The Mayoral campaign has featured heavily in the news since Boris Johnson's entry into the race. ConservativeHome reports that Boff, Borwick, Johnson and Lightfoot proceed to hustings stage.
(Anyone registered to vote, Conservative Party member or not, can vote in the selection process for Conservative candidate for London Mayor - call 0906 555 5050 for a ballot paper. The calls are not expected to cost more than £1.50. The last date to register is 20th September and LondonUnlocked recommends that every reader gets involved in this process in order to help to shape the debate about London's Transport Future)
Meanwhile, the Liberal Democrats are wondering on-line about their own Mayoral prospects. LibDem Voice asks: When will the Lib Dems have a London mayoral candidate? Political Betting considers the prospects of Lib Dem MP, Lembit Opik, running as the Party's candidate.
The BBC raises the issue of London's flood defences. LondonUnlocked has to wonder what plans TfL has if the Thames should overflow into the Tube network. This is an issue that all Mayoral candidates should address in the coming months.
The Guardian carries a well-written story about the failing of Metronet, arguing that the PPP scheme which Gordon Brown imposed on London was the real culprit for the disaster that ensued.
Meanwhile, other publications look at what is to happen next. The Telegraph reports that Tube Lines will not pick up the risks from the Metronet contracts. The Chief Executive of Tube Lines goes into detail about how difficult it is to work with TfL.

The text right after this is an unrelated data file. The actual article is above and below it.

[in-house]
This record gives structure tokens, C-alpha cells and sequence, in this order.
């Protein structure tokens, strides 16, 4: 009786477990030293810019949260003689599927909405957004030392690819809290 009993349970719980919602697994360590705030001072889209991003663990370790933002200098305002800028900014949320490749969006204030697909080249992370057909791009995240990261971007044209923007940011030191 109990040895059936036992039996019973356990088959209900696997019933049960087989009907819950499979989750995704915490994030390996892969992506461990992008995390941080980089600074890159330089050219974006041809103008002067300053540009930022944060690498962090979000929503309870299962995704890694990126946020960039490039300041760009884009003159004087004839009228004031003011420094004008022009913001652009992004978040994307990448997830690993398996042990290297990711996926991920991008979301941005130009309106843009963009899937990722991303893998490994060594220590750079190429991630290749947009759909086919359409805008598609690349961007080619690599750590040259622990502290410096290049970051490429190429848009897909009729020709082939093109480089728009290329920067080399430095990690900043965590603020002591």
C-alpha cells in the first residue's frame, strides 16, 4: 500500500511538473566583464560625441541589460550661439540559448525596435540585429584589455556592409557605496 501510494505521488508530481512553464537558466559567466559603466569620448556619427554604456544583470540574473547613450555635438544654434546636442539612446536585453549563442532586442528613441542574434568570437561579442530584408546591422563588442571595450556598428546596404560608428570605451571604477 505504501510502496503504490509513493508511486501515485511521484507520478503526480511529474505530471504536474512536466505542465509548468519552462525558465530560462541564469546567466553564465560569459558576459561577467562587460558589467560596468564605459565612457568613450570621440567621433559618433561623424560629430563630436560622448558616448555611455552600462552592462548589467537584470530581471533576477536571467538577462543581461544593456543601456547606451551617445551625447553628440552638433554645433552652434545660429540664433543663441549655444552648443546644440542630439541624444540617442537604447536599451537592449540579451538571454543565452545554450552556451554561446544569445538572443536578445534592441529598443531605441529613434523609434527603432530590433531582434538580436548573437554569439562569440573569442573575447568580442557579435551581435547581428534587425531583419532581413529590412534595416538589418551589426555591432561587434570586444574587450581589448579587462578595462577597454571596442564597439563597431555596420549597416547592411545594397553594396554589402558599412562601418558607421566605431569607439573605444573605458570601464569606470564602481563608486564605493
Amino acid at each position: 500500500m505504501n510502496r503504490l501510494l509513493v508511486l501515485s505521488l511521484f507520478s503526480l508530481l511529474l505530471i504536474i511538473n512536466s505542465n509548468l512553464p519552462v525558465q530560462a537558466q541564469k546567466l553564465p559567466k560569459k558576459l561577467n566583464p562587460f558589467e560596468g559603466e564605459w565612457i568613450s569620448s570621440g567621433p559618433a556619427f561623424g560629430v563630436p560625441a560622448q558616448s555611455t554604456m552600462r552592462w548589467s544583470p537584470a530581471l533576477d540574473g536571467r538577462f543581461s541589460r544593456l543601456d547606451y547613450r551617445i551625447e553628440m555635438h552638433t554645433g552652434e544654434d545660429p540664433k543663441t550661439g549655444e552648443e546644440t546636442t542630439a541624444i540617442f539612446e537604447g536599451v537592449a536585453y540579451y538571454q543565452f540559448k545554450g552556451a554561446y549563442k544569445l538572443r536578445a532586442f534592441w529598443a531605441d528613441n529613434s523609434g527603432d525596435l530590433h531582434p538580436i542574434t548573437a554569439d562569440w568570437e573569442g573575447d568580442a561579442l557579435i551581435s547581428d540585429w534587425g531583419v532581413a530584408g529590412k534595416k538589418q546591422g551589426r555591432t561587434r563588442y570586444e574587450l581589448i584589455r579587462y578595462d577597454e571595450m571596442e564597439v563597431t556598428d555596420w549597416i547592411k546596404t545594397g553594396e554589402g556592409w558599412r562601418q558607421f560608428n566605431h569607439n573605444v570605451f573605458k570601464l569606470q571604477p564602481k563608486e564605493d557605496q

The Guardian discusses the possibility of the Mayor's team taking over most of Metronet's work:
In a proposal similar to the replacement of Railtrack by Network Rail, Metronet would be taken out of administration and its responsibilities transferred to a company managed by TfL.
Contract Journal goes further into this area, examining each of the options open to the Mayor now. The article ends on a less than positive note:
In the meantime, Ernst & Young's administrators will have to move quickly if they are to stop the inevitable haemorrhaging of staff and suppliers that comes with any administration. Although Metronet set out to reassure staff, suppliers and third-party creditors that, under the terms of the PPP administration, they would continue to be paid and that the renewal and maintenance programmes would go ahead, some remained unconvinced. One signals engineer told CJ: "No one likes this sort of uncertainty and if people can get certainty somewhere else they will go, particularly on the operations side."
If this prediction comes true, Metronet's administrators will be hard pressed to prevent major disruption to London Underground's modernisation programme and, in turn, the government's delivery plans for London's 2012 Olympic Games.